And finally, the official Twitter handle for Law & Order: SVU took advantage of the new character limit to craft the greatest tweet ever tweeted in the history of Twitter.

The Pros and Cons

While humorous, these Twitter users actually bring up some good points about the new character limit. There’s a lot of potential, but also a lot of room for potential abuse.

On one hand, the new character limit allows users to share a longer, more complete message. It gives them more breathing room to get necessary and relevant information out in one tweet. So, unless you’re writing a whole novel on Twitter, there will be less instances of breaking up your message into numbered tweets. It also gives users the opportunity to include a larger quantity and longer hashtags.

On the other hand, the previous 140-character limit forced users to keep their messages shorter and therefore more precise and information-dense. Some people fear that the longer tweets will be skipped over; since people are so used to shorter tweets, they won’t have the time or attention span to read something twice that long. Others are complaining that alternative features or upgrades would have been more important, such as an edit button.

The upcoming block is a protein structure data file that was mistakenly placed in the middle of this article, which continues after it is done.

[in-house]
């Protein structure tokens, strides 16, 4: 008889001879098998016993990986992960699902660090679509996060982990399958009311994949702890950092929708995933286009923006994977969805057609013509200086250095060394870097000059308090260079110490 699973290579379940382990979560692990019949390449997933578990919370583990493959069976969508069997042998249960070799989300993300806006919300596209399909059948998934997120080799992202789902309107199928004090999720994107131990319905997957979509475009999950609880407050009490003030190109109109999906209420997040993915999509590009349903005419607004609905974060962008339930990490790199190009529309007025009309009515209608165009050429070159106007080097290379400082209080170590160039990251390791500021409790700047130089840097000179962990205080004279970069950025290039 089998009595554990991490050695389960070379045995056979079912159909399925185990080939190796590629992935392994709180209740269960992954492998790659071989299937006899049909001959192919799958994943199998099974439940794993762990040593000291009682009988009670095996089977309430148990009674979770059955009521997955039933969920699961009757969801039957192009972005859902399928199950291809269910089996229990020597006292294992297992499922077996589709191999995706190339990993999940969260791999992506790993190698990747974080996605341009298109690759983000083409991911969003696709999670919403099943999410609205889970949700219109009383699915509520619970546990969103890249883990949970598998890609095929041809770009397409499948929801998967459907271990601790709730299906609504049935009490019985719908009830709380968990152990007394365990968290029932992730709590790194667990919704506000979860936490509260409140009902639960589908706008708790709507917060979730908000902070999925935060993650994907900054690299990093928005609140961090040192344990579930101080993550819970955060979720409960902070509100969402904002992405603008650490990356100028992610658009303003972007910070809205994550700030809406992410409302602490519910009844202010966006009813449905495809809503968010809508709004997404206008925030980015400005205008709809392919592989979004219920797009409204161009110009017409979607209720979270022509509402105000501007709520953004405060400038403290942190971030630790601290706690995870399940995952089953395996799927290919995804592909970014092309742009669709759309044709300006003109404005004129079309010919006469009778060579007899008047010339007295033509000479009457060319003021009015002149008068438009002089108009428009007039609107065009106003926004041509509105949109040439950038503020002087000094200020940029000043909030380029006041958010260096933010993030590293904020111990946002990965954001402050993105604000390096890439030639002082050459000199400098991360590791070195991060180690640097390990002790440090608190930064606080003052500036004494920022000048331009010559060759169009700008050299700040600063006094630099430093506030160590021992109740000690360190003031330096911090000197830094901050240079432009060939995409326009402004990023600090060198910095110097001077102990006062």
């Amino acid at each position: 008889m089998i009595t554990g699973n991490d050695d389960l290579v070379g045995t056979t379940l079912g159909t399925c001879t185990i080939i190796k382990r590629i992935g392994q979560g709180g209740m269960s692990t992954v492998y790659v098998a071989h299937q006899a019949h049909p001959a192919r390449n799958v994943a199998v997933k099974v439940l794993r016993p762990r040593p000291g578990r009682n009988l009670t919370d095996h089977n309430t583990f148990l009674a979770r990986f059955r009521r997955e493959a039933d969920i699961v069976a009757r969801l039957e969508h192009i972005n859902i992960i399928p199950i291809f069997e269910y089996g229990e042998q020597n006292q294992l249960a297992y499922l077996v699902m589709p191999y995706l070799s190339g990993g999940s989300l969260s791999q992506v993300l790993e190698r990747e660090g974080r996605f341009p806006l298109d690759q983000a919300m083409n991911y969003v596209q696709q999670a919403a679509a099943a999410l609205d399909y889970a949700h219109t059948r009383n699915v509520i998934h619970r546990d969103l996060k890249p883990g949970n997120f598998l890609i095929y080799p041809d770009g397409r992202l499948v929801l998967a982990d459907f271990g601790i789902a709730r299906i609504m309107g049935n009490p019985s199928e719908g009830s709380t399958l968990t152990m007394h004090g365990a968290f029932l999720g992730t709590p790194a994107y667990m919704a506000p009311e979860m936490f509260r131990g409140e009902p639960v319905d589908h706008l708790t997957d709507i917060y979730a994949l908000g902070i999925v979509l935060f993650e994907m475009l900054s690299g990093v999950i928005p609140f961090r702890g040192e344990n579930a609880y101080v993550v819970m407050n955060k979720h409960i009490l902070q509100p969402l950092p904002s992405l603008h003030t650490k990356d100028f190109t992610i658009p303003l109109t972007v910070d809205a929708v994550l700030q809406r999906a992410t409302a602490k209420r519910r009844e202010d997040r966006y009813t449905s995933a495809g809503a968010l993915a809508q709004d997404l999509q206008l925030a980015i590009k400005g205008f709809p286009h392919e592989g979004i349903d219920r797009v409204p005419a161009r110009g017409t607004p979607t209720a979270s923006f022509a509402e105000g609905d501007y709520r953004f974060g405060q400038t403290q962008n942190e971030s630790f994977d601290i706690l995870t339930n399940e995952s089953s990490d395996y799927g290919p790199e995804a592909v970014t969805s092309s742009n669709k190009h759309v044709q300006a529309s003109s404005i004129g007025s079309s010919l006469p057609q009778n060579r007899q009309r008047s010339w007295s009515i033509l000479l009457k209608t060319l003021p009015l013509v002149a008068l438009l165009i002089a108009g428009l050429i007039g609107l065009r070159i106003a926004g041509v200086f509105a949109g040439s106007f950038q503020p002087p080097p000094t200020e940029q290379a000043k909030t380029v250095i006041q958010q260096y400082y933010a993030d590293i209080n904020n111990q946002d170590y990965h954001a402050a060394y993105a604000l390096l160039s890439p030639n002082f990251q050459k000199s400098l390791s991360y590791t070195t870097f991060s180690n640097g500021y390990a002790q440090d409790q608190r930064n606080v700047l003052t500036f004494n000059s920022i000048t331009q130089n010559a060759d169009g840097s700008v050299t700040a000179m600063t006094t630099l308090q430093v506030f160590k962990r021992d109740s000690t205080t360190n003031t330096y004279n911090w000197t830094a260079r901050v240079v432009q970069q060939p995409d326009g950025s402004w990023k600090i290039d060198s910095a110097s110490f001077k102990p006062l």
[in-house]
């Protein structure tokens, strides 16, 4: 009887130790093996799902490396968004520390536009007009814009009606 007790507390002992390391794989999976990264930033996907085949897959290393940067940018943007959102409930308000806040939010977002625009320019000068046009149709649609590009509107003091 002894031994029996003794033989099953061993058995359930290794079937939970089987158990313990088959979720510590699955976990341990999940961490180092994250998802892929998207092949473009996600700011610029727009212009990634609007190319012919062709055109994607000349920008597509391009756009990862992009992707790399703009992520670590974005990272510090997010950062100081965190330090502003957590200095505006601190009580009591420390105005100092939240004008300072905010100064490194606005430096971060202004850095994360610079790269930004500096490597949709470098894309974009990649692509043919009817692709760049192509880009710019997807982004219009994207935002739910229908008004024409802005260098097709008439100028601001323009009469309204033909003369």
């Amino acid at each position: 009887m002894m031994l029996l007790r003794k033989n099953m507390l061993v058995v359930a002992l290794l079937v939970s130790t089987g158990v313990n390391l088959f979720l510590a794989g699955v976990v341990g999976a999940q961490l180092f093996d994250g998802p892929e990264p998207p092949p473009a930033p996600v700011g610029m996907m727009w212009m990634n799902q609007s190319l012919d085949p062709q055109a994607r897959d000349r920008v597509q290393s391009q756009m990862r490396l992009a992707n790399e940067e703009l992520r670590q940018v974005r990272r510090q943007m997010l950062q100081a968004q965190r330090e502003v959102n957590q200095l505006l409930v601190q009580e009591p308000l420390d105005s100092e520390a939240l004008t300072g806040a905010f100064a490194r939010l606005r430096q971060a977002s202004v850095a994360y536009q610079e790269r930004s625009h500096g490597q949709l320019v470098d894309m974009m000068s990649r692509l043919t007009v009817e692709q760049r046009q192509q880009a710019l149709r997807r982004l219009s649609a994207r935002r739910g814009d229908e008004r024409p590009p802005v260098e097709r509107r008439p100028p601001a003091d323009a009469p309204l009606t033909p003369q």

The Future

So, what happens next? Twitter culture is slowly going to change as a result of this update. People, news outlets, sports teams, etc. are going to tweet differently moving forward. More characters means more room for creativity, relevant information, wordplay, and EMOJIS. Only time will tell what Twitter will look like 6 months, 12 months and 24 months from now. Despite the reactionary backlash, we believe that only good can come out of this update in the long run. Selfishly, this update saves us time editing copy down to 140 characters (or less with links) to fit into our tweets!